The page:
The Beauty of Tzara’at by Daniel Zolty


In this week’s Parashah, we learn about the punishment of Tzara’at. The Pasuk states, “Nega Tzara’at Ki Tihyeh BeAdam VeHuva El HaKohein,” “If a Tzara’at affliction will be on a person, he shall be brought to the Kohein” (VaYikra 13:9).

The Gemara (Sotah 14a) teaches that the Torah begins with kindness (Hashem clothing Adam) and ends with kindness (Hashem burying Moshe). What is this Gemara supposed to teach us?

Rav Avigdor Miller ZT”L taught that when a person buys a book, he should look at its first and last pages to determine the book’s content. The pages in between, he explained, could be evaluated based on its beginning and end. Thus, the middle of the Torah, too, can be seen by examining its beginning and end. If this is true, then the middle of the Torah should presumably deal with kindness. Obviously Tzara’at is mentioned in the middle of the Torah; however, where is the kindness within Tzara’at?

The Sefer HaChinuch writes that the purpose of Tzara’at is, “to affix on our souls that the Divine inspection of Hashem is upon each and every one of us… therefore the Torah cautions the person to whom this terrible sickness reached. He should not take it lightly; rather, he should arrest the negative actions that caused it.” However, what if a person does not know what negative actions caused the affliction? Is it not our nature to overlook things that we do wrong? The Gemara teaches that a person does not see his own faults. How, then, can one pinpoint the transgression he committed to be deserving of Tzara’at?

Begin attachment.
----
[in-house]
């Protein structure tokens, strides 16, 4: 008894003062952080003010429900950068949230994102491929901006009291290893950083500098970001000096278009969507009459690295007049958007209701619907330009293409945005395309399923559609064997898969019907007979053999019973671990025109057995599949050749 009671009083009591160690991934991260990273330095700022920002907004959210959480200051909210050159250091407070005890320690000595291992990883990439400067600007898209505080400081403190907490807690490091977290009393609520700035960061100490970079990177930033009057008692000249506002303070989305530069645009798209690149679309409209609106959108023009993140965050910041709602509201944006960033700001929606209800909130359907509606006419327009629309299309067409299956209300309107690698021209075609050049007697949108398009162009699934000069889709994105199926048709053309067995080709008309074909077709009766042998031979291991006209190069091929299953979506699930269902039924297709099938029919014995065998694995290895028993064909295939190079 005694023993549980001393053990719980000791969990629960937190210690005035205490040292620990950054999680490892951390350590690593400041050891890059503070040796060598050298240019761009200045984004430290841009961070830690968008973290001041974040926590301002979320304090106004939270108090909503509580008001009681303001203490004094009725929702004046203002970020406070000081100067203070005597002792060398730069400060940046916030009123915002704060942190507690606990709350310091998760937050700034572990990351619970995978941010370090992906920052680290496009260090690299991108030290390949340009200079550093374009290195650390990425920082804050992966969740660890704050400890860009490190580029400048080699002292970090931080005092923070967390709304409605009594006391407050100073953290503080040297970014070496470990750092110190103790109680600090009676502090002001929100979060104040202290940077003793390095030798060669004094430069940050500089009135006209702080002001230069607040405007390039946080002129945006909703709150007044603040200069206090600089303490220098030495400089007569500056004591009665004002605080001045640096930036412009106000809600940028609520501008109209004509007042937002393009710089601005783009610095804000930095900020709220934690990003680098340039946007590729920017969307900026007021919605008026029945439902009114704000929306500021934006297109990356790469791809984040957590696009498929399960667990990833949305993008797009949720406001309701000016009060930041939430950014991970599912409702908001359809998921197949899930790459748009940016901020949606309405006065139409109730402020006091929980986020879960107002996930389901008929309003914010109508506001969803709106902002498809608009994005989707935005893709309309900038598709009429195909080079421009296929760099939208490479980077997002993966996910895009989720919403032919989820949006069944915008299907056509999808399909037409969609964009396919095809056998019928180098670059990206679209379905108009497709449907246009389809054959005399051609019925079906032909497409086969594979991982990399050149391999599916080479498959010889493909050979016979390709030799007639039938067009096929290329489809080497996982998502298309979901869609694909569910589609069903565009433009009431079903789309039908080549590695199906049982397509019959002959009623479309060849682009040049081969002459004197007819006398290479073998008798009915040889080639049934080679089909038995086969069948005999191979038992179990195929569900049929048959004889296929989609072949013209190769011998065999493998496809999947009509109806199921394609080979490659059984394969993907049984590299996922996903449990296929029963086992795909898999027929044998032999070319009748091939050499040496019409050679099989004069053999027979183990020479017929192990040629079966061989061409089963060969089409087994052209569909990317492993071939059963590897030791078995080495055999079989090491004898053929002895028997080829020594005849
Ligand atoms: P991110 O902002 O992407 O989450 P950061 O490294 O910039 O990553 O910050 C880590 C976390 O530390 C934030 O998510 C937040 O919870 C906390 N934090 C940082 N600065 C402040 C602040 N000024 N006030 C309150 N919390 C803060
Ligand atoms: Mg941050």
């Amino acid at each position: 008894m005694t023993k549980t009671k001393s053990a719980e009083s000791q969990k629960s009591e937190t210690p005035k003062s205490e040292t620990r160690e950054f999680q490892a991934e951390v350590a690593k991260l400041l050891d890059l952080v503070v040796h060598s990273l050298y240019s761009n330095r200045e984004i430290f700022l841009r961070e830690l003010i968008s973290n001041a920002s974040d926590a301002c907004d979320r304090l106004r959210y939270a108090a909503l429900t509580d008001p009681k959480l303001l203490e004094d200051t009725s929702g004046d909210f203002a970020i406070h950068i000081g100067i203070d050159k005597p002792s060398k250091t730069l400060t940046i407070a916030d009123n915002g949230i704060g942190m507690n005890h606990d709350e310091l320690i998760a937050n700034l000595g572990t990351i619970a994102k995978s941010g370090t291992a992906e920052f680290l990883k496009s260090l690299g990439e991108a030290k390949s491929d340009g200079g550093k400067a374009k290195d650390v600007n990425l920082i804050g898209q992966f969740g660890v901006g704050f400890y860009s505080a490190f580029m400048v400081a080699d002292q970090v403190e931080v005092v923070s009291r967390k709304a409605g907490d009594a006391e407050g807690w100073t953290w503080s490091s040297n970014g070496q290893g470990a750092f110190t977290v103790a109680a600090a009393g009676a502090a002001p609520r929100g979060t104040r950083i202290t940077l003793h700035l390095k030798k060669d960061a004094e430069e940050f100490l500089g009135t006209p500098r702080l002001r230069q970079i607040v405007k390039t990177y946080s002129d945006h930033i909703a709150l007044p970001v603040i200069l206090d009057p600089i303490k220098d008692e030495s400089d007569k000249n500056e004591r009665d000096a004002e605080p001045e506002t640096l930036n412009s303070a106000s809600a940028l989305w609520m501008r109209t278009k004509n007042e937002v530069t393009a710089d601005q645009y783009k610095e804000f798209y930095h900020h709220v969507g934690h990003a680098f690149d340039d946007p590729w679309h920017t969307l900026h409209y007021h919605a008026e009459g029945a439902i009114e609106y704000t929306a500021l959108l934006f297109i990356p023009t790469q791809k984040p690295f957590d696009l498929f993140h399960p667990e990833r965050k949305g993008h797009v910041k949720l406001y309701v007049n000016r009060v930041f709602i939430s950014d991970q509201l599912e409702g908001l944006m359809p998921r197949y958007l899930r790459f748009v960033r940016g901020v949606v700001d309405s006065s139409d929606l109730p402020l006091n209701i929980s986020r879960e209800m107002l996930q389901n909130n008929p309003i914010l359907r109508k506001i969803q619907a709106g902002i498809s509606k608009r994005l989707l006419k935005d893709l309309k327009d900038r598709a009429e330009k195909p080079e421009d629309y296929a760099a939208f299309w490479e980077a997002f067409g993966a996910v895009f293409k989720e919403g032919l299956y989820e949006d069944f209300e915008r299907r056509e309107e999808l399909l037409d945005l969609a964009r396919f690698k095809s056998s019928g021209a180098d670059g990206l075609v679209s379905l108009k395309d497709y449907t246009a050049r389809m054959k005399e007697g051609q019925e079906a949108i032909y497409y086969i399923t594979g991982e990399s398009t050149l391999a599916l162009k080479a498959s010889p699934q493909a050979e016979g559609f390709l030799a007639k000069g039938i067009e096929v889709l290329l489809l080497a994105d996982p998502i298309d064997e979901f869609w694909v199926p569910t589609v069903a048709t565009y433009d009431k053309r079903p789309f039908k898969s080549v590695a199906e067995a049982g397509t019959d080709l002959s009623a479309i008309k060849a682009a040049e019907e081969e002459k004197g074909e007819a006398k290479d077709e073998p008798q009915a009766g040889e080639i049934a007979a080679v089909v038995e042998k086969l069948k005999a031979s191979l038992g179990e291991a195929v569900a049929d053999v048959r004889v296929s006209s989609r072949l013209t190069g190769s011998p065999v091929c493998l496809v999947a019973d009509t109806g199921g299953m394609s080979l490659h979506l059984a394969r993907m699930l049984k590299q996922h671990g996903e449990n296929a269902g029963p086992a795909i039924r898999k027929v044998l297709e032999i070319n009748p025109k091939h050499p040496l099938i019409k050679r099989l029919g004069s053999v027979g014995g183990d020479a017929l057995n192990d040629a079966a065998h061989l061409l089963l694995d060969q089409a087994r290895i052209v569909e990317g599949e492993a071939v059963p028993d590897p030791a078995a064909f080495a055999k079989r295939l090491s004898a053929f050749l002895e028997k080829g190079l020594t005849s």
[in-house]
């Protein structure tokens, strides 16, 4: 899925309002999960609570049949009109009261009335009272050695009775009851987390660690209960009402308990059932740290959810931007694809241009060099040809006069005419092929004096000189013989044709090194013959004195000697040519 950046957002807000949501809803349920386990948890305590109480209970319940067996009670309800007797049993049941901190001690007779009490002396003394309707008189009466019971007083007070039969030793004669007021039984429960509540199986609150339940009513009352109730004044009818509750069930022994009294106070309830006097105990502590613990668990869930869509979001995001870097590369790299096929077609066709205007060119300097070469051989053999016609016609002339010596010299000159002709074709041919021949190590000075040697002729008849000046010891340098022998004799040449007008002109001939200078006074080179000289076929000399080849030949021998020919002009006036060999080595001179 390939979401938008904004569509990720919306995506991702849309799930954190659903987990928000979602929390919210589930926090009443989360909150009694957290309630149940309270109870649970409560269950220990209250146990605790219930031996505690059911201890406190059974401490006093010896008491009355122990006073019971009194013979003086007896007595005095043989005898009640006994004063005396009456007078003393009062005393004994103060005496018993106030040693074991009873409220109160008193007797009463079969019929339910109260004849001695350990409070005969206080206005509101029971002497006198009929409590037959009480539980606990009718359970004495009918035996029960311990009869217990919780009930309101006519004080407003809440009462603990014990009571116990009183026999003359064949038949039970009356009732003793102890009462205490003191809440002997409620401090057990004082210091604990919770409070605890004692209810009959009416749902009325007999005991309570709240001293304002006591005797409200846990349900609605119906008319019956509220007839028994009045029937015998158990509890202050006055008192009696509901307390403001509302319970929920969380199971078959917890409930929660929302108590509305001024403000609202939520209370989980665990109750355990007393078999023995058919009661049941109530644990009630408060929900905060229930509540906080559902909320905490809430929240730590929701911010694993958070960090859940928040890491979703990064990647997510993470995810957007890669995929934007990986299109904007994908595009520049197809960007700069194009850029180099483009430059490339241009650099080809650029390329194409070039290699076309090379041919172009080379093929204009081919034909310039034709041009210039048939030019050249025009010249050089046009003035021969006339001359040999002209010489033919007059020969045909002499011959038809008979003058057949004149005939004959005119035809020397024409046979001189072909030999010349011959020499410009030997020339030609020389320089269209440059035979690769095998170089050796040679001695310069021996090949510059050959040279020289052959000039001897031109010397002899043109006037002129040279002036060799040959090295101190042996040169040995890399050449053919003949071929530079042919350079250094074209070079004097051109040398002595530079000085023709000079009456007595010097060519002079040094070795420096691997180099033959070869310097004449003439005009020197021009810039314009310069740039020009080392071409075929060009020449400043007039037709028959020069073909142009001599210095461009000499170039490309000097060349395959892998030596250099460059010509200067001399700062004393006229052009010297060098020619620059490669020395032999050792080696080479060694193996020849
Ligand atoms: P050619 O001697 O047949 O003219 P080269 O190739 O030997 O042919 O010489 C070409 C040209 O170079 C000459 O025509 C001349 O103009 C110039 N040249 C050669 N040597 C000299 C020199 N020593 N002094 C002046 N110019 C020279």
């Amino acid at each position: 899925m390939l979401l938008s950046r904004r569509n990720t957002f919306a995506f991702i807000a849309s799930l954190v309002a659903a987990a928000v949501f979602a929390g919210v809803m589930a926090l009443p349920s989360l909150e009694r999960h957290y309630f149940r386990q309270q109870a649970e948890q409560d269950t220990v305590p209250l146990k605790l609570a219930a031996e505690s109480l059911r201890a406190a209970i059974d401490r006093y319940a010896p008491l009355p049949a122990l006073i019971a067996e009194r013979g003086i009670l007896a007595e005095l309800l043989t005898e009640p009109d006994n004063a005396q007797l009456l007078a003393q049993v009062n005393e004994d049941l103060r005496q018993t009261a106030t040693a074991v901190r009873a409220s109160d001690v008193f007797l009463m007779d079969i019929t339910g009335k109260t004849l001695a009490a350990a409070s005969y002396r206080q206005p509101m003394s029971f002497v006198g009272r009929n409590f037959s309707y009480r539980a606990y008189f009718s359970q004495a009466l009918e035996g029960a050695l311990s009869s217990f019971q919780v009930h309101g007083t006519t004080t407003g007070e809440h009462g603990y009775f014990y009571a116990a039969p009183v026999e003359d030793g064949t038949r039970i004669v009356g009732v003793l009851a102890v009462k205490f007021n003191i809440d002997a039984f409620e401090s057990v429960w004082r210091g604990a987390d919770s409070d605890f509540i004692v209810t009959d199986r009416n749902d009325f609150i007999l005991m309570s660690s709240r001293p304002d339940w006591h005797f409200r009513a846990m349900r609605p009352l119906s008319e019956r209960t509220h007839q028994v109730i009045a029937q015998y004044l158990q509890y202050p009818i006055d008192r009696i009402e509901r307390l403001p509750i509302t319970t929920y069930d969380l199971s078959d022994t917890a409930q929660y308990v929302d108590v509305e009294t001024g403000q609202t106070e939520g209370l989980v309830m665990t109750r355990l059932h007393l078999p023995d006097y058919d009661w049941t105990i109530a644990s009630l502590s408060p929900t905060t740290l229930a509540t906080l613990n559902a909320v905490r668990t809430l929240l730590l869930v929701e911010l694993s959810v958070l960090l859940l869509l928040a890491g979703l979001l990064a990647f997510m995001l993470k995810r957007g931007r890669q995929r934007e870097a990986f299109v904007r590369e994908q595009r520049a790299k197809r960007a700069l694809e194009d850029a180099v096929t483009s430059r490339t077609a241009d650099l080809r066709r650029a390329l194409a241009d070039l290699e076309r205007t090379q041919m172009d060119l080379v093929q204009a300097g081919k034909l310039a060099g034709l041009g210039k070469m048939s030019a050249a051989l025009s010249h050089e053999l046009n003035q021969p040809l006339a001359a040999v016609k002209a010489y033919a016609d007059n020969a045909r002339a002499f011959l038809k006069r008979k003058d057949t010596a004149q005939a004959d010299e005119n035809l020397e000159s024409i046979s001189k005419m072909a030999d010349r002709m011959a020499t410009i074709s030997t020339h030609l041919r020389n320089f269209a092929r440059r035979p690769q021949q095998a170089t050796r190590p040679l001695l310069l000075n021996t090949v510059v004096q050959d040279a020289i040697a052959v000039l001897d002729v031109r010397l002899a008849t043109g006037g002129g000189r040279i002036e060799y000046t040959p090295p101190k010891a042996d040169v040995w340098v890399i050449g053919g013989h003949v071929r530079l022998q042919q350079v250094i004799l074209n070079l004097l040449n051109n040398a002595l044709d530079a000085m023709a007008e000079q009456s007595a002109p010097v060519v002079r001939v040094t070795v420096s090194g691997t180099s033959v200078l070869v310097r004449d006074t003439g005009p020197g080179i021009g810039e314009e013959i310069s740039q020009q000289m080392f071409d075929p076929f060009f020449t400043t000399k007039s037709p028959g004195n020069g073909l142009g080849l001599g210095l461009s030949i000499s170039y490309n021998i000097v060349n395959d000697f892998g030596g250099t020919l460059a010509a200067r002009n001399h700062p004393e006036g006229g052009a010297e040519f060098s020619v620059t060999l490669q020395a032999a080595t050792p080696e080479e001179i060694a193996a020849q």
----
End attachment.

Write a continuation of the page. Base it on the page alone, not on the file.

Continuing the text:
Rabbi Label Lam answers with an analogy. Imagine if you were driving comfortably down the freeway when the check engine light blinks. Only a fool would disengage the light and drive freely. The owner of the car can understand its inner workings because he sees the light blinking. And it is the same thing with Torah. The Torah teaches us that we should first go see a Kohein, who can evaluate our status and guide us back on the right path. Tzara’at acts as a warning light, an indicator that we are straying from the Torah. The Chafetz Chaim would bemoan how vulnerable we are now, without the benefit of an early warning system like Tzara’at.

When something goes wrong in our lives, we tend to turn the other cheek. All too often our natural reaction is to blame it on someone else instead of thinking what we could do better. We don’t like being the cause of a problem. But the episode of Tzara’at teaches us that we have to take the blame. We cannot pin it on anyone but ourselves. That is the beauty of Tzara’at; it is the piece of evidence that convict us of doing the crime - and that is true kindness.

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